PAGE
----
Mathew Martoma exits the Southern District courthouse in 2014.
Mathew Martoma exits the Southern District courthouse in 2014. (Reuters/Brendan McDermid)

The U.S. Court of Appeals for the Second Circuit heard oral arguments earlier this month in a major insider-trading case following the U.S. Supreme Court’s ruling in Salman v. United States last year.

The appeal, United States v. Martoma, 14-3599, provides the circuit the opportunity to address its ruling in United States v. Newman in the light of Salman. Since the high court’s ruling, there’s been uncertainty over how much of Newman—which the Supreme Court declined to hear after the circuit reversed the convictions—remains after Salman. The panel of Judges Rosemary Pooler and Denny Chin and Chief Judge Robert A. Katzmann now has a chance to speak to the issue of the relationship between tipper and tippee, which Newman found must show “proof of a meaningfully close relationship that generates an exchange that is objective, consequential, and that represents at least a potential gain of a pecuniary or similarly valuable nature.”

In Salman, “trading relative or friend” is enough to establish the kind of prohibited gift-giving of information. But, said Stephen Fishbein, a partner in Shearman & Sterling’s litigation group, the facts in Salman are so different than Newman to almost make concerns over its impact on the Martoma case nonexistent.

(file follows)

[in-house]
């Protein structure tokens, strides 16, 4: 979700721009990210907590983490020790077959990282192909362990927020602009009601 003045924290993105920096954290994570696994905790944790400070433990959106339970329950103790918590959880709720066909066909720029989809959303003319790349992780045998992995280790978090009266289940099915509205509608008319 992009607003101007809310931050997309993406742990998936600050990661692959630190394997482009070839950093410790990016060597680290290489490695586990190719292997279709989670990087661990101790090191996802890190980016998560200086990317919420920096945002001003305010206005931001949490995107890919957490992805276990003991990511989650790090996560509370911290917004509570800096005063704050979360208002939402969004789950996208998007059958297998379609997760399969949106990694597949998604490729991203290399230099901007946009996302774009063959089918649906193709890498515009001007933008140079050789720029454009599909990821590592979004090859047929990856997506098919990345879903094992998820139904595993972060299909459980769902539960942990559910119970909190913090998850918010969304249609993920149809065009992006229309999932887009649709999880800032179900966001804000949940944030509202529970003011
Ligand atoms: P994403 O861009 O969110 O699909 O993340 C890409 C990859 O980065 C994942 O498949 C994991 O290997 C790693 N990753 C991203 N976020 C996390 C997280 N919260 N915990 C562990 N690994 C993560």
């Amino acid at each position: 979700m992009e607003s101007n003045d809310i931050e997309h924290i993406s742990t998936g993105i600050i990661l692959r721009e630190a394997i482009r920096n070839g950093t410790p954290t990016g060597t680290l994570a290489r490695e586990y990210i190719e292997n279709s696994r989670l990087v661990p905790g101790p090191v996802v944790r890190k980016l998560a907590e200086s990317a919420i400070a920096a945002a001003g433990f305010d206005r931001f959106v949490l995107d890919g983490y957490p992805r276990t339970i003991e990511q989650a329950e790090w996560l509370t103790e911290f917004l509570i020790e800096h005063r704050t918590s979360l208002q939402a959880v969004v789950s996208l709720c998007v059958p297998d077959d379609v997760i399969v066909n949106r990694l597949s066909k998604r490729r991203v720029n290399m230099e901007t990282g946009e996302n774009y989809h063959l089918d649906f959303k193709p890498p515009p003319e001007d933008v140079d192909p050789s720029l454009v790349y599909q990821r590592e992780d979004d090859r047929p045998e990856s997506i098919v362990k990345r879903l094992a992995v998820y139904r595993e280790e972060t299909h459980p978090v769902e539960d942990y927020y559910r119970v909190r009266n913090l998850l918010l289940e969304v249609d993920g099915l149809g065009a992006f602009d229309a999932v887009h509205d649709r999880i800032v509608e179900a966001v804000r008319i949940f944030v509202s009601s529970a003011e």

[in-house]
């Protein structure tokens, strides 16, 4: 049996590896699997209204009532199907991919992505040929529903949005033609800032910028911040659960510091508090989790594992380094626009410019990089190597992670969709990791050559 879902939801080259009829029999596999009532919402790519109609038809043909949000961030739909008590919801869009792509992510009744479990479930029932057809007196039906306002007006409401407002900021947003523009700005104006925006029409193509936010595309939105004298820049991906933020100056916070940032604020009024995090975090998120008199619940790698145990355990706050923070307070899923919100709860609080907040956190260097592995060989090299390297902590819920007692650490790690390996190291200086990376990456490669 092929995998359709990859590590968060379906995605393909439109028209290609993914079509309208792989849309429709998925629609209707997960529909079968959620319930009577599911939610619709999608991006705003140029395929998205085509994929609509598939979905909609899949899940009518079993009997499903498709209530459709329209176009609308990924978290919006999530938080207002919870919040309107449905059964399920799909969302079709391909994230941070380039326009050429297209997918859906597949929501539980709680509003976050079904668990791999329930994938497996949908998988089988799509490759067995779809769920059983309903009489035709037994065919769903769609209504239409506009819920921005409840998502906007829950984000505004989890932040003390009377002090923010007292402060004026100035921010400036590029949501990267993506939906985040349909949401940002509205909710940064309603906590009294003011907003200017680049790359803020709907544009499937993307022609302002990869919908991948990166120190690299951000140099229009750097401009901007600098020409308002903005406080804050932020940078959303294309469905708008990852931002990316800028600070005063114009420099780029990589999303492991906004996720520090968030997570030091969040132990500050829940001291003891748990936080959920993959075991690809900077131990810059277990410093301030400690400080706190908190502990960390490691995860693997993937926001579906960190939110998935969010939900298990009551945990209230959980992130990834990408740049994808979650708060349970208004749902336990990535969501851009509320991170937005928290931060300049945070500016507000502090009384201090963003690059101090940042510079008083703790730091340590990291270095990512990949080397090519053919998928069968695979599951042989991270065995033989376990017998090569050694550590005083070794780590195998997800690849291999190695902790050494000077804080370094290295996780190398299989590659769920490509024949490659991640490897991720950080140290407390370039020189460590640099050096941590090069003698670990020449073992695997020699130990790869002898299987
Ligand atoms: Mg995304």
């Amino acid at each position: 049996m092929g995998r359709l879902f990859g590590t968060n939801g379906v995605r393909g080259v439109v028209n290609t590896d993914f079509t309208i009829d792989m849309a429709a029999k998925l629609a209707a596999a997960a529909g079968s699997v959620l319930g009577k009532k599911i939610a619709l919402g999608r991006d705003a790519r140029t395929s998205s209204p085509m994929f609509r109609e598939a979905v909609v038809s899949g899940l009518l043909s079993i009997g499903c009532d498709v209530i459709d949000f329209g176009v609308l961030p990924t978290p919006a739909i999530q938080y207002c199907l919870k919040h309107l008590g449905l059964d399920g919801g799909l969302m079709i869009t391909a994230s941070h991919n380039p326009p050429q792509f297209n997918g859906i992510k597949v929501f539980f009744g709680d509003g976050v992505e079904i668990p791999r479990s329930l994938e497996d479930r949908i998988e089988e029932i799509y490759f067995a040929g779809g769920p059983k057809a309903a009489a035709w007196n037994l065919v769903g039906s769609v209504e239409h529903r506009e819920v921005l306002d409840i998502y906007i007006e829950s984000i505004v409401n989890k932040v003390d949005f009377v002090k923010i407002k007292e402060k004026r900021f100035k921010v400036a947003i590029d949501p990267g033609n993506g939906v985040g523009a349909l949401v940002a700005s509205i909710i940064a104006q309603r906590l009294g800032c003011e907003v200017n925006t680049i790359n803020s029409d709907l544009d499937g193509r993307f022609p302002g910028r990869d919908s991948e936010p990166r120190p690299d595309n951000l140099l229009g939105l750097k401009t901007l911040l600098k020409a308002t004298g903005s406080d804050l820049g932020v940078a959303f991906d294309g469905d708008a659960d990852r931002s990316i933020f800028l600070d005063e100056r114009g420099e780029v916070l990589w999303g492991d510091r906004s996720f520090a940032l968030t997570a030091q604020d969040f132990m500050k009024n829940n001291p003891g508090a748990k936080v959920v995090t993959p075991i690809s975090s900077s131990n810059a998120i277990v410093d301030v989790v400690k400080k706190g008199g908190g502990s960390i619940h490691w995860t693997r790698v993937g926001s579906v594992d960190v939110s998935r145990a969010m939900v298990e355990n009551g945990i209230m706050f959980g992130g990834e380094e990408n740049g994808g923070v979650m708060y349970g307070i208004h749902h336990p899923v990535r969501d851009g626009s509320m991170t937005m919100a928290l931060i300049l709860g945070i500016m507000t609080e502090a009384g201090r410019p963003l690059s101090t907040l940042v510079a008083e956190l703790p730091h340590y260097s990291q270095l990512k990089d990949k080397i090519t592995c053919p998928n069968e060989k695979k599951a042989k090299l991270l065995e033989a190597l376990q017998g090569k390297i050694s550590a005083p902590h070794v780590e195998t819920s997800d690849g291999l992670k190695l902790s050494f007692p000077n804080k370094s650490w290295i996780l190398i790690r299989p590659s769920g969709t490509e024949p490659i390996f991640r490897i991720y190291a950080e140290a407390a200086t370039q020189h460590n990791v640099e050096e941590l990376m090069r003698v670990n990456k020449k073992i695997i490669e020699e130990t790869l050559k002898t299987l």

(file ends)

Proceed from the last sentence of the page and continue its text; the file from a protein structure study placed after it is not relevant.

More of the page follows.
Newman has been over-read in some corners,” he said. “There isn’t a conflict between Salman and Newman. Newman, rather, was specifically in the context of the more arm’s-length relationship on Wall Street” where information flows freely between parties arrayed in nonpersonal relationships, Fishbein said.

In this sense, the circuit, if it chooses, has the opportunity in Martoma to further clarify the quality of the relationship that isn’t of the more clear-cut Salman variety.

“It leaves open this really interesting question: Well, what do you mean by friend?” said Chip Loewenson, a partner in Morrison & Foerster’s white-collar defense group. “It’s easy enough to state the rule but it can be real difficult in application.”

The case before the circuit was born out of the many-tendriled investigation by former U.S. Attorney Preet Bharara into the SAC Capital Advisors hedge fund and its owner, Steven Cohen. In 2013, Mathew Martoma, a portfolio manager at SAC, was indicted on securities fraud violations in connection with insider information received from doctors connected to a drug trial.

In February 2014, Martoma was convicted on all counts, and later sentenced to a nine-year prison term and a forfeiture of $9.4 million. Since that trial and conviction, the circuit decided Newman. The Supreme Court rejected hearing that case but took and decided the Ninth Circuit’s Salman case. Both Newman and Salman dealt with down-stream tippees who benefited from breaches of fiduciary duty occurring between close friends or family members.